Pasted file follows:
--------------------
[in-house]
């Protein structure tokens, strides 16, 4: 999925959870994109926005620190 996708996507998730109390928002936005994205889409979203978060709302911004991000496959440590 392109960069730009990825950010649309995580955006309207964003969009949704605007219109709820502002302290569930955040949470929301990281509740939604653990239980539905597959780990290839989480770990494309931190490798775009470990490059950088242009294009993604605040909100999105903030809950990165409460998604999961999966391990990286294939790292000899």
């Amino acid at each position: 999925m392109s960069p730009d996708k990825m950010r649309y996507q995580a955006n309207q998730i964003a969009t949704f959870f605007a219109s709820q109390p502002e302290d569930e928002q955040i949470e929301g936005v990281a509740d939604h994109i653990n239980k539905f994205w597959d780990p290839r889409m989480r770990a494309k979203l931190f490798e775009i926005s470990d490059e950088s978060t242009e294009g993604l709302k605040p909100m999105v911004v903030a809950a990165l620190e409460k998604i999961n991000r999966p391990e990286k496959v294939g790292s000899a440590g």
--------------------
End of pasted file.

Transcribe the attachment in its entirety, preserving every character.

[in-house]
């Protein structure tokens, strides 16, 4: 999925959870994109926005620190 996708996507998730109390928002936005994205889409979203978060709302911004991000496959440590 392109960069730009990825950010649309995580955006309207964003969009949704605007219109709820502002302290569930955040949470929301990281509740939604653990239980539905597959780990290839989480770990494309931190490798775009470990490059950088242009294009993604605040909100999105903030809950990165409460998604999961999966391990990286294939790292000899």
């Amino acid at each position: 999925m392109s960069p730009d996708k990825m950010r649309y996507q995580a955006n309207q998730i964003a969009t949704f959870f605007a219109s709820q109390p502002e302290d569930e928002q955040i949470e929301g936005v990281a509740d939604h994109i653990n239980k539905f994205w597959d780990p290839r889409m989480r770990a494309k979203l931190f490798e775009i926005s470990d490059e950088s978060t242009e294009g993604l709302k605040p909100m999105v911004v903030a809950a990165l620190e409460k998604i999961n991000r999966p391990e990286k496959v294939g790292s000899a440590g």